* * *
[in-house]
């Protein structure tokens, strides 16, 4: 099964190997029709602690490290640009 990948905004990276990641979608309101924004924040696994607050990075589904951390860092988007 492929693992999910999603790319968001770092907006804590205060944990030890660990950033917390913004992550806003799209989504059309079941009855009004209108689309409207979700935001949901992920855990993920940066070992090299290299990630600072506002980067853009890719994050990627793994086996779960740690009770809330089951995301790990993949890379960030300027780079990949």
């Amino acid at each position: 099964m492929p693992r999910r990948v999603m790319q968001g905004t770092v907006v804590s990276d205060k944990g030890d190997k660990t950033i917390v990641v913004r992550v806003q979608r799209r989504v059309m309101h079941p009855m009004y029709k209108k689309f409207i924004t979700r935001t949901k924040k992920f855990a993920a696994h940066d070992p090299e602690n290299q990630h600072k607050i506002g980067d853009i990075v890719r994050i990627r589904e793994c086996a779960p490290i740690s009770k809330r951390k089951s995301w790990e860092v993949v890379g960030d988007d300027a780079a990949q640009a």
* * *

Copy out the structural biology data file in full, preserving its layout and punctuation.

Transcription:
[in-house]
């Protein structure tokens, strides 16, 4: 099964190997029709602690490290640009 990948905004990276990641979608309101924004924040696994607050990075589904951390860092988007 492929693992999910999603790319968001770092907006804590205060944990030890660990950033917390913004992550806003799209989504059309079941009855009004209108689309409207979700935001949901992920855990993920940066070992090299290299990630600072506002980067853009890719994050990627793994086996779960740690009770809330089951995301790990993949890379960030300027780079990949």
């Amino acid at each position: 099964m492929p693992r999910r990948v999603m790319q968001g905004t770092v907006v804590s990276d205060k944990g030890d190997k660990t950033i917390v990641v913004r992550v806003q979608r799209r989504v059309m309101h079941p009855m009004y029709k209108k689309f409207i924004t979700r935001t949901k924040k992920f855990a993920a696994h940066d070992p090299e602690n290299q990630h600072k607050i506002g980067d853009i990075v890719r994050i990627r589904e793994c086996a779960p490290i740690s009770k809330r951390k089951s995301w790990e860092v993949v890379g960030d988007d300027a780079a990949q640009a």